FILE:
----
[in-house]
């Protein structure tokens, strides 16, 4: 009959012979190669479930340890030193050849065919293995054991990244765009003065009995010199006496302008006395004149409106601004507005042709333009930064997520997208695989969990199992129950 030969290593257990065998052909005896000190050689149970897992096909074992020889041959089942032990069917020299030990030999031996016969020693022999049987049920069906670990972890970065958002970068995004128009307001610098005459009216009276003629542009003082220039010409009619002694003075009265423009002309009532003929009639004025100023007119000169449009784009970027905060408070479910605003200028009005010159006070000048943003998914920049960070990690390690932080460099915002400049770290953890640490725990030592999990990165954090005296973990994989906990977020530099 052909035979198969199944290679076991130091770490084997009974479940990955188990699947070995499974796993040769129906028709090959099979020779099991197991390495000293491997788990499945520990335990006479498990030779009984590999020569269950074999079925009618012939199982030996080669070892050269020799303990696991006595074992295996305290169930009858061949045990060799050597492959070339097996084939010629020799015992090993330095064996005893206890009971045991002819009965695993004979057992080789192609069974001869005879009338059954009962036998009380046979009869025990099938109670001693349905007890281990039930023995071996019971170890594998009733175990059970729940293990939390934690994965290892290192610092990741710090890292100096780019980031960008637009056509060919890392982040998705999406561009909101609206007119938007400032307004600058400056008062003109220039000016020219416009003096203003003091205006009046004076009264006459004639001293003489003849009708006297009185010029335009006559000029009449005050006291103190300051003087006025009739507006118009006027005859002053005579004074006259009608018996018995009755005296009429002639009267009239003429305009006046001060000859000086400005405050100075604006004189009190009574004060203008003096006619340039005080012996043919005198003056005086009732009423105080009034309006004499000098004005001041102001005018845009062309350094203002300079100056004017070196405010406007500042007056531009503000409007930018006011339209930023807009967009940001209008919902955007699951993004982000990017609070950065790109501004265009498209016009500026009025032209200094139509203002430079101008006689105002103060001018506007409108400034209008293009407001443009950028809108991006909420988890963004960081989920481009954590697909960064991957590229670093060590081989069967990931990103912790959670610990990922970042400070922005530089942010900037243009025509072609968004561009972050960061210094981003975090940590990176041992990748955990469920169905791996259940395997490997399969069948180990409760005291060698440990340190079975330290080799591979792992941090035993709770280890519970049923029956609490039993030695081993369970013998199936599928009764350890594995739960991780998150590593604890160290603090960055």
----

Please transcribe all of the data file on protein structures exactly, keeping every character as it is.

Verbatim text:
[in-house]
């Protein structure tokens, strides 16, 4: 009959012979190669479930340890030193050849065919293995054991990244765009003065009995010199006496302008006395004149409106601004507005042709333009930064997520997208695989969990199992129950 030969290593257990065998052909005896000190050689149970897992096909074992020889041959089942032990069917020299030990030999031996016969020693022999049987049920069906670990972890970065958002970068995004128009307001610098005459009216009276003629542009003082220039010409009619002694003075009265423009002309009532003929009639004025100023007119000169449009784009970027905060408070479910605003200028009005010159006070000048943003998914920049960070990690390690932080460099915002400049770290953890640490725990030592999990990165954090005296973990994989906990977020530099 052909035979198969199944290679076991130091770490084997009974479940990955188990699947070995499974796993040769129906028709090959099979020779099991197991390495000293491997788990499945520990335990006479498990030779009984590999020569269950074999079925009618012939199982030996080669070892050269020799303990696991006595074992295996305290169930009858061949045990060799050597492959070339097996084939010629020799015992090993330095064996005893206890009971045991002819009965695993004979057992080789192609069974001869005879009338059954009962036998009380046979009869025990099938109670001693349905007890281990039930023995071996019971170890594998009733175990059970729940293990939390934690994965290892290192610092990741710090890292100096780019980031960008637009056509060919890392982040998705999406561009909101609206007119938007400032307004600058400056008062003109220039000016020219416009003096203003003091205006009046004076009264006459004639001293003489003849009708006297009185010029335009006559000029009449005050006291103190300051003087006025009739507006118009006027005859002053005579004074006259009608018996018995009755005296009429002639009267009239003429305009006046001060000859000086400005405050100075604006004189009190009574004060203008003096006619340039005080012996043919005198003056005086009732009423105080009034309006004499000098004005001041102001005018845009062309350094203002300079100056004017070196405010406007500042007056531009503000409007930018006011339209930023807009967009940001209008919902955007699951993004982000990017609070950065790109501004265009498209016009500026009025032209200094139509203002430079101008006689105002103060001018506007409108400034209008293009407001443009950028809108991006909420988890963004960081989920481009954590697909960064991957590229670093060590081989069967990931990103912790959670610990990922970042400070922005530089942010900037243009025509072609968004561009972050960061210094981003975090940590990176041992990748955990469920169905791996259940395997490997399969069948180990409760005291060698440990340190079975330290080799591979792992941090035993709770280890519970049923029956609490039993030695081993369970013998199936599928009764350890594995739960991780998150590593604890160290603090960055």